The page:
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Autoregulation of blood flow drives early hypotension in a rat model of systemic inflammation induced by bacterial lipopolysaccharide

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Moretti, Eduardo H. ; Rodrigues, Abner C. ; Marques, Bruno V. ; Totola, Leonardo T. ; Ferreira, Caroline B. ; Brito, Camila F. ; Matos, Caroline M. ; da Silva, Filipe A. ; Santos, Robson A. S. ; Lopes, Luciana B. ; Moreira, Thiago S. ; Akamine, Eliana H. ; Baccala, Luiz A. ; Fujita, Andre ; Steiner, Alexandre A.
Número total de Autores: 15
Tipo de documento: Artigo Científico
Fonte: PNAS NEXUS; v. 2, n. 2, p. 13-pg., 2023-02-01.
Resumo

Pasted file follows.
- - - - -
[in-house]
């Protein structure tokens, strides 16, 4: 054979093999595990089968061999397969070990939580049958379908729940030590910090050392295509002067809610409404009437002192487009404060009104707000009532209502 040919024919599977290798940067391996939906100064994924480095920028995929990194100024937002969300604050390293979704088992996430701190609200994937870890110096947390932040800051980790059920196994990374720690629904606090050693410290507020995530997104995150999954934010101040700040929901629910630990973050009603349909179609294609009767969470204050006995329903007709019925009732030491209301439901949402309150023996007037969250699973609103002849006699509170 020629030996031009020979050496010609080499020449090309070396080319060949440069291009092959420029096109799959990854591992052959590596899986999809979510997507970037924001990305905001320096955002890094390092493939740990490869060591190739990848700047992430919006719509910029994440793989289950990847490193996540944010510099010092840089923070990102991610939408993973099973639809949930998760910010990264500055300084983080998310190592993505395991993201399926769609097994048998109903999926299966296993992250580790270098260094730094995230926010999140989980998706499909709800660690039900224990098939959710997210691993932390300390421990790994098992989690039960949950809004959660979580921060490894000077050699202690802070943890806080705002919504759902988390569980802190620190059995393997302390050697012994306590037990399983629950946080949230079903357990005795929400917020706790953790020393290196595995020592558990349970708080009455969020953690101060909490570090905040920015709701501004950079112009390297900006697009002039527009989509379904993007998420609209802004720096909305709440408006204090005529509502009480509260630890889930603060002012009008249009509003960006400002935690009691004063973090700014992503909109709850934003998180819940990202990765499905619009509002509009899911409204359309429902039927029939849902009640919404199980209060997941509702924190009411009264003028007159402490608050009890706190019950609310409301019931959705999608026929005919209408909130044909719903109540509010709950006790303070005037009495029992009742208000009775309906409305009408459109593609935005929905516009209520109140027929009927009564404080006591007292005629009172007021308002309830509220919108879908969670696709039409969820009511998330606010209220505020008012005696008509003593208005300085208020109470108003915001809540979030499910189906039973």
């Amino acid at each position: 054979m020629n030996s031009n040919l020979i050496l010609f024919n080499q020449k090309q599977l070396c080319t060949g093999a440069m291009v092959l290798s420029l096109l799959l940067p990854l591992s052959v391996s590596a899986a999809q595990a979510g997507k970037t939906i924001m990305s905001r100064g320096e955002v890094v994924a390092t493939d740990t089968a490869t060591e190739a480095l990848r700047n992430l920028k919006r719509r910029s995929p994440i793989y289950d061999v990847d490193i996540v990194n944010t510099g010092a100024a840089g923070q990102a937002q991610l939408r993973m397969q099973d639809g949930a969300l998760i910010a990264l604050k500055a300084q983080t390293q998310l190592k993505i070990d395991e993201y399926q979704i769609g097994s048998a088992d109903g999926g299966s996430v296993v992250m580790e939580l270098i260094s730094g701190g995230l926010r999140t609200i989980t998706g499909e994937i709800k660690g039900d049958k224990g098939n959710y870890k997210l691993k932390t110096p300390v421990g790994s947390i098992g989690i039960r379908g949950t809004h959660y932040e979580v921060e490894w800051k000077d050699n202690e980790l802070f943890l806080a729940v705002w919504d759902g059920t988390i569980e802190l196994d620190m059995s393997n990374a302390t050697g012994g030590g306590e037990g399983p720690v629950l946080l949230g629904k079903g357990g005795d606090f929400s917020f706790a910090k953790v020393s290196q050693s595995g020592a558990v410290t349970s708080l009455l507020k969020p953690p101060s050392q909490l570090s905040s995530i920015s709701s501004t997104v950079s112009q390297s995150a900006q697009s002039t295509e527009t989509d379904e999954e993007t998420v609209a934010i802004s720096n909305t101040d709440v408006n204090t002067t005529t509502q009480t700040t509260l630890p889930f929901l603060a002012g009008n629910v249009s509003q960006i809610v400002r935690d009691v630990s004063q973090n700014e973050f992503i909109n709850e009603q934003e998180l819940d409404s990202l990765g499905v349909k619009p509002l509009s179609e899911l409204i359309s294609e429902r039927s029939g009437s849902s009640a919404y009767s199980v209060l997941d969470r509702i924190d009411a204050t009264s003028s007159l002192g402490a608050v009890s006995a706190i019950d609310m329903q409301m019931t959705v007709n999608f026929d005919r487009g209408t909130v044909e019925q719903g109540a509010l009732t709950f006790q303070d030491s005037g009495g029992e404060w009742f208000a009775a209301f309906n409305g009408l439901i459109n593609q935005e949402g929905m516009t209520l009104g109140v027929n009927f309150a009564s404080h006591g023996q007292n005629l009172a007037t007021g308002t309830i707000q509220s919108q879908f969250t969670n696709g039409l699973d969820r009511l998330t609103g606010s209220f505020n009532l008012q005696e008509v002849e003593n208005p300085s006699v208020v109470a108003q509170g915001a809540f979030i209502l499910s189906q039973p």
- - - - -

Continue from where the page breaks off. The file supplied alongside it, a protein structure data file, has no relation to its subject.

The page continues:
Uncontrolled vasodilation is known to account for hypotension in the advanced stages of sepsis and other systemic inflammatory conditions, but the mechanisms of hypotension in earlier stages of such conditions are not clear. By monitoring hemodynamics with the highest temporal resolution in unanesthetized rats, in combination with ex-vivo assessment of vascular function, we found that early development of hypotension following injection of bacterial lipopolysaccharide is brought about by a fall in vascular resistance when arterioles are still fully responsive to vasoactive agents. This approach further uncovered that the early development of hypotension stabilized blood flow. We thus hypothesized that prioritization of the local mechanisms of blood flow regulation (tissue autoregulation) over the brain-driven mechanisms of pressure regulation (baroreflex) underscored the early development of hypotension in this model. Consistent with this hypothesis, an assessment of squared coherence and partial-directed coherence revealed that, at the onset of hypotension, the flow-pressure relationship was strengthened at frequencies (<0.2 Hz) known to be associated with autoregulation. The autoregulatory escape to phenylephrine-induced vasoconstriction, another proxy of autoregulation, was also strengthened in this phase. The competitive demand that drives prioritization of flow over pressure regulation could be edema-associated hypovolemia, as this became detectable at the onset of hypotension. Accordingly, blood transfusion aimed at preventing hypovolemia brought the autoregulation proxies back to normal and prevented the fall in vascular resistance. This novel hypothesis opens a new avenue of investigation into the mechanisms that can drive hypotension in systemic inflammation. (AU)

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